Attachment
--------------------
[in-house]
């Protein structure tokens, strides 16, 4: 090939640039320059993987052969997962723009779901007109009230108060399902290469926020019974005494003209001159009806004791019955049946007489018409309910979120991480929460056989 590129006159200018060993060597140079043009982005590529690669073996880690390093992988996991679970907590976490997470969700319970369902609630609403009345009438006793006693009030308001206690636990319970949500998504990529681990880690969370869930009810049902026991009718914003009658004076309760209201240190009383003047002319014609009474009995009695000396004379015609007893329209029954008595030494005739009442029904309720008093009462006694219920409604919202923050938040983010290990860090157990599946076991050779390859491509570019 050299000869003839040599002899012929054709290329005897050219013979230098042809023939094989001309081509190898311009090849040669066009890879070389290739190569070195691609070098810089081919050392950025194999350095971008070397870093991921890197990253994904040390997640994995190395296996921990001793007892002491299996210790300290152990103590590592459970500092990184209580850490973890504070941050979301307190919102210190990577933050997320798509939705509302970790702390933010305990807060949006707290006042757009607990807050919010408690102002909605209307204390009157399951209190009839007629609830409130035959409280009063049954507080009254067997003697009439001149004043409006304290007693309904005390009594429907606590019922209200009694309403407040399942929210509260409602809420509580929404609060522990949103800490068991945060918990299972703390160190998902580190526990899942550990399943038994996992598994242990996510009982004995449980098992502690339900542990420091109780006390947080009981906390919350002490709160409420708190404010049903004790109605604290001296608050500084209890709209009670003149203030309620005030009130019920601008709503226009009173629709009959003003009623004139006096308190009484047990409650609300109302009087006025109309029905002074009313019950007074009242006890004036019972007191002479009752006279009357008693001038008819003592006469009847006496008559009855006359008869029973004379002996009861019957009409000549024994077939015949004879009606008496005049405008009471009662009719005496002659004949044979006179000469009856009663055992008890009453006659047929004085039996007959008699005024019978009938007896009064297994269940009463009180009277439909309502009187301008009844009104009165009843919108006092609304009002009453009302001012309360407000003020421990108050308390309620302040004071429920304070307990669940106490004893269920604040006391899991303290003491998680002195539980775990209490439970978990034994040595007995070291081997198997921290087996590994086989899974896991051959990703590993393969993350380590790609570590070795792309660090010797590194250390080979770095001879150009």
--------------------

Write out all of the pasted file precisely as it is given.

[in-house]
């Protein structure tokens, strides 16, 4: 090939640039320059993987052969997962723009779901007109009230108060399902290469926020019974005494003209001159009806004791019955049946007489018409309910979120991480929460056989 590129006159200018060993060597140079043009982005590529690669073996880690390093992988996991679970907590976490997470969700319970369902609630609403009345009438006793006693009030308001206690636990319970949500998504990529681990880690969370869930009810049902026991009718914003009658004076309760209201240190009383003047002319014609009474009995009695000396004379015609007893329209029954008595030494005739009442029904309720008093009462006694219920409604919202923050938040983010290990860090157990599946076991050779390859491509570019 050299000869003839040599002899012929054709290329005897050219013979230098042809023939094989001309081509190898311009090849040669066009890879070389290739190569070195691609070098810089081919050392950025194999350095971008070397870093991921890197990253994904040390997640994995190395296996921990001793007892002491299996210790300290152990103590590592459970500092990184209580850490973890504070941050979301307190919102210190990577933050997320798509939705509302970790702390933010305990807060949006707290006042757009607990807050919010408690102002909605209307204390009157399951209190009839007629609830409130035959409280009063049954507080009254067997003697009439001149004043409006304290007693309904005390009594429907606590019922209200009694309403407040399942929210509260409602809420509580929404609060522990949103800490068991945060918990299972703390160190998902580190526990899942550990399943038994996992598994242990996510009982004995449980098992502690339900542990420091109780006390947080009981906390919350002490709160409420708190404010049903004790109605604290001296608050500084209890709209009670003149203030309620005030009130019920601008709503226009009173629709009959003003009623004139006096308190009484047990409650609300109302009087006025109309029905002074009313019950007074009242006890004036019972007191002479009752006279009357008693001038008819003592006469009847006496008559009855006359008869029973004379002996009861019957009409000549024994077939015949004879009606008496005049405008009471009662009719005496002659004949044979006179000469009856009663055992008890009453006659047929004085039996007959008699005024019978009938007896009064297994269940009463009180009277439909309502009187301008009844009104009165009843919108006092609304009002009453009302001012309360407000003020421990108050308390309620302040004071429920304070307990669940106490004893269920604040006391899991303290003491998680002195539980775990209490439970978990034994040595007995070291081997198997921290087996590994086989899974896991051959990703590993393969993350380590790609570590070795792309660090010797590194250390080979770095001879150009």